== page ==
R – That’s pretty impressive. Is the film/TV industry strong in the Lancashire area?
M – I wouldn’t say the film/TV industry in Lancashire is strong but it is very close to Manchester, where a lot of production companies, including the BBC, are based. So more opportunities at least aren’t too far away. There are a few small production companies based in Lancashire and BBC Radio Lancashire, a regional radio station, offers a way of promoting your work.
R – It’s good to know that you have something almost a stones throw away. Have you ever had a chance to work on anything in the USA yet?
M – The only thing I have worked on in the USA was as a film reviewer in August 2014 for the SoCal Film Festival. This involved rating and critiquing films in a wide range of genres, before deciding whether or not to recommend they be screened at the festival. Having attended the festival in 2013, I met the organiser and when I saw he needed film reviewers I decided to contact him and gain more experience through this. Although this wasn’t strictly working in the USA as I did it from home, I still felt like I was working on a USA project if that makes sense.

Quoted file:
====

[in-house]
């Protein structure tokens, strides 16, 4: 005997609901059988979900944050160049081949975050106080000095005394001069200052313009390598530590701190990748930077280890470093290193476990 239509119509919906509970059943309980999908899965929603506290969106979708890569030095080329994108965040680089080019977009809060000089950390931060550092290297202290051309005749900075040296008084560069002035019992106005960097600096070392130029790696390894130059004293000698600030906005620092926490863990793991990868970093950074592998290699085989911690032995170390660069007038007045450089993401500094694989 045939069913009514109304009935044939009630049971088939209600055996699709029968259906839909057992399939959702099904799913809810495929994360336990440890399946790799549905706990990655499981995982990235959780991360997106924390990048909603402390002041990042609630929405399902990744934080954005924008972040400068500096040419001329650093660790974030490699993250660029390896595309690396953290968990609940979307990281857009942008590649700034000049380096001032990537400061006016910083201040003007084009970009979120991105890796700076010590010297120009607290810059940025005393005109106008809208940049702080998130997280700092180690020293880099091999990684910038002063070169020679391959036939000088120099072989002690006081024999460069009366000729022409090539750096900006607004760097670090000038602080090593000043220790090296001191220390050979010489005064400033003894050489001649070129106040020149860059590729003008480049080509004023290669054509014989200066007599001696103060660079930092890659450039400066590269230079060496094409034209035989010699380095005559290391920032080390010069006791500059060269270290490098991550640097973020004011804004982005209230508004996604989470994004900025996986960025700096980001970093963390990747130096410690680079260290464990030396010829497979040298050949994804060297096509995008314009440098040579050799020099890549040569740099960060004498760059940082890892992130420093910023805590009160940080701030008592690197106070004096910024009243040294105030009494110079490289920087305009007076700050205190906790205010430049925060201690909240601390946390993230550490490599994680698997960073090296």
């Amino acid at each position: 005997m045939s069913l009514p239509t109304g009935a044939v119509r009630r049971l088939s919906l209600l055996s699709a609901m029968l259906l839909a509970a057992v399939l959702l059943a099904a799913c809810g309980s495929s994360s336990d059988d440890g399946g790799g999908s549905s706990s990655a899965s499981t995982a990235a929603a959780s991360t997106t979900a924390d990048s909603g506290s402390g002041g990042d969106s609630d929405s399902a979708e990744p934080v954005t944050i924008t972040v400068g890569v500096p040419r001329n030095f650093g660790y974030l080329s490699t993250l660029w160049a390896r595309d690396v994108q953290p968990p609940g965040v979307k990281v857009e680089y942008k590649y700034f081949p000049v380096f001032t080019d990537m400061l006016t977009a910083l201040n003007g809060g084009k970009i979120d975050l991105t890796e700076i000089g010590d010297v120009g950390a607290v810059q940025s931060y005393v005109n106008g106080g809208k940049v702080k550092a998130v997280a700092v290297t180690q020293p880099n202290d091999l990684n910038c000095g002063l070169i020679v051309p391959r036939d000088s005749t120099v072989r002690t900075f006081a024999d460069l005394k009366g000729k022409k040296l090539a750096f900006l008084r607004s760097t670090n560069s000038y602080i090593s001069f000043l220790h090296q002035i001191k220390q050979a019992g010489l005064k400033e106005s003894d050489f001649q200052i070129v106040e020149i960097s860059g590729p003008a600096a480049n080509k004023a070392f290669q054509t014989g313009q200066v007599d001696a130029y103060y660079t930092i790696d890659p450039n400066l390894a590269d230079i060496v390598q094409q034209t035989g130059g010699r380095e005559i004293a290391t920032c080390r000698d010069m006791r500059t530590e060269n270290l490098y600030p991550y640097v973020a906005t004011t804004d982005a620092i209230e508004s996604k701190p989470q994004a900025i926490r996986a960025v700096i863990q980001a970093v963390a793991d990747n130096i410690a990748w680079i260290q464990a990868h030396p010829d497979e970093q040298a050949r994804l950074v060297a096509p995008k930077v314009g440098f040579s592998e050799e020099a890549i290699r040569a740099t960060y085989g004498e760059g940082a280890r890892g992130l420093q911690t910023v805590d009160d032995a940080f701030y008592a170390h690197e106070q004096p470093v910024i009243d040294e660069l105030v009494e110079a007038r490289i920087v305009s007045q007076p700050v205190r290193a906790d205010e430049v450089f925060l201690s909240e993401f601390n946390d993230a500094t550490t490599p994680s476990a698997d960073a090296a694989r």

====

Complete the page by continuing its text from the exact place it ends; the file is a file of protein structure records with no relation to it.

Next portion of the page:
R – I don’t know if you can count that but what the heck. Would you want to actually work on something in the USA?
M – I would love to work on something in the USA in the future. I feel the industry in the States is thriving compared to the UK, and would relish the opportunity to work on a project, whether it be for film or TV, in any capacity.
R – Other than the web series “Ambling Man”, what all have you been working on lately?
M – Apart from The Ambling Man web series, which is on the Mort&Pal YouTube channel myself and a fellow scriptwriter set up, I have been very busy with different projects. Recently I received my first paid work co-writing children’s animation scripts and continue to write them for a production company.